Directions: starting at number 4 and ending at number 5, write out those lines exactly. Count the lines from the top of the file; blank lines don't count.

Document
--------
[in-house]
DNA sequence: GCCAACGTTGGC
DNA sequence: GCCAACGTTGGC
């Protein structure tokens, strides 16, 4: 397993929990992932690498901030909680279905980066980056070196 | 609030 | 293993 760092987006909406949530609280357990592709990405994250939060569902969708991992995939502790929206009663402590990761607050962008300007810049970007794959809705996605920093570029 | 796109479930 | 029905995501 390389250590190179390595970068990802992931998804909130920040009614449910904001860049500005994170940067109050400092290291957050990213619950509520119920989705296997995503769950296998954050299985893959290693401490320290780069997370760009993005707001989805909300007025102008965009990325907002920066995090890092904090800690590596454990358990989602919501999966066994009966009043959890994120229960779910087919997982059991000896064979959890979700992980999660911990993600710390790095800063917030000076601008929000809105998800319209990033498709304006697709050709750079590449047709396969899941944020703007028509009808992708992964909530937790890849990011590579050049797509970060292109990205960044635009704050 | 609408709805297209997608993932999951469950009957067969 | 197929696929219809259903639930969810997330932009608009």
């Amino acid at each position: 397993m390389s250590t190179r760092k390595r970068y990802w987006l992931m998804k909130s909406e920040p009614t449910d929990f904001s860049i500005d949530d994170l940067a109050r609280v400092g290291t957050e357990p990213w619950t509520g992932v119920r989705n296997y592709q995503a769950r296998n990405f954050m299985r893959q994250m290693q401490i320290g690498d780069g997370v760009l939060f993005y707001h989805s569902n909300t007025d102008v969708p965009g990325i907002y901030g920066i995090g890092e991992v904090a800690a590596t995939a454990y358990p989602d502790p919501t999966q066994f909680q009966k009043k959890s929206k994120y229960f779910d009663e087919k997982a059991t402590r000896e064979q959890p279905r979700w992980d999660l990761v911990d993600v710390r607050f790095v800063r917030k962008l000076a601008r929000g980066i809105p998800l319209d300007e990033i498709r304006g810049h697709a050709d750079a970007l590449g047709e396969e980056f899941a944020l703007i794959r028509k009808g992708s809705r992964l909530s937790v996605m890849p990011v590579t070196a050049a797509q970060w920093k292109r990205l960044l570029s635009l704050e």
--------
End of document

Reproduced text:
């Protein structure tokens, strides 16, 4: 397993929990992932690498901030909680279905980066980056070196 | 609030 | 293993 760092987006909406949530609280357990592709990405994250939060569902969708991992995939502790929206009663402590990761607050962008300007810049970007794959809705996605920093570029 | 796109479930 | 029905995501 390389250590190179390595970068990802992931998804909130920040009614449910904001860049500005994170940067109050400092290291957050990213619950509520119920989705296997995503769950296998954050299985893959290693401490320290780069997370760009993005707001989805909300007025102008965009990325907002920066995090890092904090800690590596454990358990989602919501999966066994009966009043959890994120229960779910087919997982059991000896064979959890979700992980999660911990993600710390790095800063917030000076601008929000809105998800319209990033498709304006697709050709750079590449047709396969899941944020703007028509009808992708992964909530937790890849990011590579050049797509970060292109990205960044635009704050 | 609408709805297209997608993932999951469950009957067969 | 197929696929219809259903639930969810997330932009608009």
């Amino acid at each position: 397993m390389s250590t190179r760092k390595r970068y990802w987006l992931m998804k909130s909406e920040p009614t449910d929990f904001s860049i500005d949530d994170l940067a109050r609280v400092g290291t957050e357990p990213w619950t509520g992932v119920r989705n296997y592709q995503a769950r296998n990405f954050m299985r893959q994250m290693q401490i320290g690498d780069g997370v760009l939060f993005y707001h989805s569902n909300t007025d102008v969708p965009g990325i907002y901030g920066i995090g890092e991992v904090a800690a590596t995939a454990y358990p989602d502790p919501t999966q066994f909680q009966k009043k959890s929206k994120y229960f779910d009663e087919k997982a059991t402590r000896e064979q959890p279905r979700w992980d999660l990761v911990d993600v710390r607050f790095v800063r917030k962008l000076a601008r929000g980066i809105p998800l319209d300007e990033i498709r304006g810049h697709a050709d750079a970007l590449g047709e396969e980056f899941a944020l703007i794959r028509k009808g992708s809705r992964l909530s937790v996605m890849p990011v590579t070196a050049a797509q970060w920093k292109r990205l960044l570029s635009l704050e």